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Battles

Gloss Drop

(Warp; US: 7 Jun 2011; UK: 6 Jun 2011)

Continuing to Fight the Good Fight

The cover of Battle’s 2007 debut album Mirrored pretty much summed up the point of the band for me. Enclosed in a lighted room with mirrors on the floors was a bevy of musical instruments and equipment: drums, keyboards, guitars, amplifiers. It would seem like an apt choice of cover art for a band that was largely instrumental, and tended to use gibberish voices in a highly processed, sped-up manner, making them an instrument in and of themselves. It would thus seem that you can sometimes judge a band by its cover.


I’ll be blunt. At first, I didn’t really get the point of Battles and why they were being lauded to high heavens around the web. I picked up the record (literally, I snagged a vinyl copy) a year after it had been released after hearing a few cuts off it that I had downloaded, and I guess I did so primarily because this seemed to be a group worth figuring out, though any reference to their sound initially baffled me. However, at some point in my musical journeys, I discovered prog rock that existed outside of Canada’s Rush, as I began buying up used vinyl copies of albums by Yes, early Genesis, and Emerson, Lake and Palmer to further my own musical education, and then everything seemed to click into place.


In a sense, Battles is the double-aughts version of a progressive rock band, featuring virtuoso musicianship pretty much unheard of in indie rock circles. All that was missing were lyrics about gnomes and fairies and the ilk. Battles was a band that was looking backward as much as they were looking forward, and it all began to make a heck of a lot more sense to me under that reflective prism.


That brings us to the sophomore album and yes, I had to wonder where Battles would go from Mirrored. That record captured a particular style of post rock-cum-prog, and my fear was that there would be a temptation to repeat the formula and do the same thing twice. Happily, with Gloss Drop, this is not really the case, although the driving musicianship and some of the trademark whimsy of Mirrored shines through. Gloss Drop is not merely a sequel to Mirrored, it’s an album in its own right, one that incorporates world music on a somewhat prominent basis, and one that sees the band move more in a pop-oriented direction.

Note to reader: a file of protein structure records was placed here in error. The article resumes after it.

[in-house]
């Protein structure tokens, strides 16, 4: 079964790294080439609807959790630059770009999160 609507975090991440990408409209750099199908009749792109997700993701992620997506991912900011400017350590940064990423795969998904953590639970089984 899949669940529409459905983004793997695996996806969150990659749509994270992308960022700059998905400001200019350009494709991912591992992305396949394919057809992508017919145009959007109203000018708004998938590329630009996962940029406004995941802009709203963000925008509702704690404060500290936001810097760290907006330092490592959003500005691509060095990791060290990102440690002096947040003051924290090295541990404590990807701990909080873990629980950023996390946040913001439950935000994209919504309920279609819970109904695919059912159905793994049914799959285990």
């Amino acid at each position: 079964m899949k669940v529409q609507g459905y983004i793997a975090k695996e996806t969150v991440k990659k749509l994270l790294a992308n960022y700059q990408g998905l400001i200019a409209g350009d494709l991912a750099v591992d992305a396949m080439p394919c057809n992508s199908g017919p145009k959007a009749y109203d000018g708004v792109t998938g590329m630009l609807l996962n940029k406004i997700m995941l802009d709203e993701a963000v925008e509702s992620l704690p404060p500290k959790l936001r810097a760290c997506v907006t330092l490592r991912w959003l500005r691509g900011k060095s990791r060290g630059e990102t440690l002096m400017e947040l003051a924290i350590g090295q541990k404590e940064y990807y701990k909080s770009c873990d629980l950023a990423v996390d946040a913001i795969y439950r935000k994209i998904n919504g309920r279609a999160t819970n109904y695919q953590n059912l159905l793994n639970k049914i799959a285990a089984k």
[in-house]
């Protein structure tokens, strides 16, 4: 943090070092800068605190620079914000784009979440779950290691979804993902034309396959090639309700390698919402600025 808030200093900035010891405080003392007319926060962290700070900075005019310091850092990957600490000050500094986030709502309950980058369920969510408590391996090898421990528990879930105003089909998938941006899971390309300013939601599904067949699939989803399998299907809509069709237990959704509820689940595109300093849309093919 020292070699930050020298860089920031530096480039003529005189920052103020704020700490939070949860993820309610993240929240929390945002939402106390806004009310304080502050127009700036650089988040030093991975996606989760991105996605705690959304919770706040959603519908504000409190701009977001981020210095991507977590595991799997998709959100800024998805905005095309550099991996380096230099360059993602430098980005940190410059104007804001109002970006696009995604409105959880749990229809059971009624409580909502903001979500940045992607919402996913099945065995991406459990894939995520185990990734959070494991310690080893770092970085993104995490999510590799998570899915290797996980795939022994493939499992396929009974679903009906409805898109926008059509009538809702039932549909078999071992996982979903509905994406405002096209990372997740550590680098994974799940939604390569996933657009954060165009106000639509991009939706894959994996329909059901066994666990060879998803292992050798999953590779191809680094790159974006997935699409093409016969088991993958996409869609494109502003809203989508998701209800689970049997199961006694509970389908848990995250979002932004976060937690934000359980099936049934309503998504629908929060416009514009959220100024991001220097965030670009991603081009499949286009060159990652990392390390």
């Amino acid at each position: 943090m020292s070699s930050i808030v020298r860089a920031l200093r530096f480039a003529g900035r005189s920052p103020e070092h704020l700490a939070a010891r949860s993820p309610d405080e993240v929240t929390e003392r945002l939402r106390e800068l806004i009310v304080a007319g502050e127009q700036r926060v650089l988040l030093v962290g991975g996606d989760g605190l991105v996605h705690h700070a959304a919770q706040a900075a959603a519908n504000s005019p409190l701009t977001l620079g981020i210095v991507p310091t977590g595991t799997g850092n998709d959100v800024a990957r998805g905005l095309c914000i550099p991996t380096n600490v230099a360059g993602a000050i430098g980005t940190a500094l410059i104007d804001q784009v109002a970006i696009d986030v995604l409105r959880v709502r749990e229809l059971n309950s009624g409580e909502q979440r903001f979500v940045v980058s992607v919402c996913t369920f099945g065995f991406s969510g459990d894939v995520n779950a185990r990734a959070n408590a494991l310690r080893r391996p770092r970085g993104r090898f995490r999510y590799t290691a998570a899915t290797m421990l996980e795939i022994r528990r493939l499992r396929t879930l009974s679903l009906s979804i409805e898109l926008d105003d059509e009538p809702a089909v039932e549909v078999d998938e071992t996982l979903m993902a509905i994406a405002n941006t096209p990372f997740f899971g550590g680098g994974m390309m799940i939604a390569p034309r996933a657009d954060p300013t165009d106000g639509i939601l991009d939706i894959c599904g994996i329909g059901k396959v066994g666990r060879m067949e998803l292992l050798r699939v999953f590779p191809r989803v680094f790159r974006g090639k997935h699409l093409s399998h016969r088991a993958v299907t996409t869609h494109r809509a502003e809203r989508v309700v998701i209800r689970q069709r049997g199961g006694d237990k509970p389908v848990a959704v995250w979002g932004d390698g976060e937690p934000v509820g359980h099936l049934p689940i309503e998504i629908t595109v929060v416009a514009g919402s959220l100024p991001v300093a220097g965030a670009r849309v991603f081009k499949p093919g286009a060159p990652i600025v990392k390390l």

For example on Gloss Drop, you get a couple of actual songs with lyrics that aren’t delivered as a sonic incantation, and I would predict that one of them—“Sweetie & Swag”, which features a guest vocal turn from Blonde Redhead’s Kazu Makino—is so relatively straight-forward and catchy that it might actually become a huge hit for the band if it’s released as a single. This change towards some vestige of commercialization is even evident in the cover art, which features what appears to be silly string melted into a vast pink blob that could be a stand-in for cooked brains. In other words, the art suggests a glop of pure populist candy.


Some of this change and focus of the band might have to do with the fact that singer and guitarist Tyondai Braxton departed the band on amicable terms last summer to focus on his own solo career. That has forced the remaining members of Battles—which include guitarist Ian Williams (formerly of Don Caballero and Storm and Stress), bassist/guitarist Dave Konopka (ex of Lynx, and the designer of Gloss Drop’s cover art) and drummer John Stanier (formerly of Helmet)—to reportedly re-record parts of Gloss Drop and farm its vocals to outside sources for the first time.


It’s hard to say whether Braxton’s departure had a profound direction in how Gloss Drop finally came to fruition, but his absence is notable in that his trademarked brand of ping-pong vocal gibberish is virtually absent from the proceedings, save for guest vocalist Matias Aguayo’s take on the lead single “Ice Cream”, which is punctuated with all sorts of grunts and groans sprinkled like candy toppings on the mix. True, he eventually has lyrics to sing and the structure of the song is actually pretty uncomplicated by Battles standards, but you would be hard pressed to understand what he’s actually singing as he’s buried fairly low in the mix, which would give ammunition to the concept of buried, indistinguishable vocals—a Battles trademark—still being a remaining force.


However, we’re getting ahead of ourselves here a bit, considering that Gloss Drop has a beginning that’s worthy of note. Whereas Mirrored came bursting onto the scene by “racing in”, the start of Gloss Drop begins with some rolling spaghetti western guitar that gathers like a tumbleweed in the desert for a good 90 seconds or so. Of course, the rest of the band kick in not long after that on opener “Africastle”, the title hinting at the world beat influence that has seeped into this album. Since Gloss Drops is a Battles release and all, the melody of the song shifts inward and outward, taking all sorts of cinematic twists and turns.


Gloss Drop doesn’t come swooping in and barreling headlong into the future with all sorts of whistles and vocal effects that “Race: In” punctuated in its opening shot on Mirrored. That said, it’s worth noting that a little snatch of the melody of “Race: In” briefly creeps into the proceedings at about the five-minute mark of “Africastle”, before petering out and naturally leading into “Ice Cream”. If “Africastle” is the quasi-follow up to “Race: In”, it does so by building on a foundation that has only a brief flash of the predecessor in its construction. It’s clear from the outset of Gloss Drop that Battles isn’t really interested in repeating much of the formula of Mirrored, except in the most tangential of ways.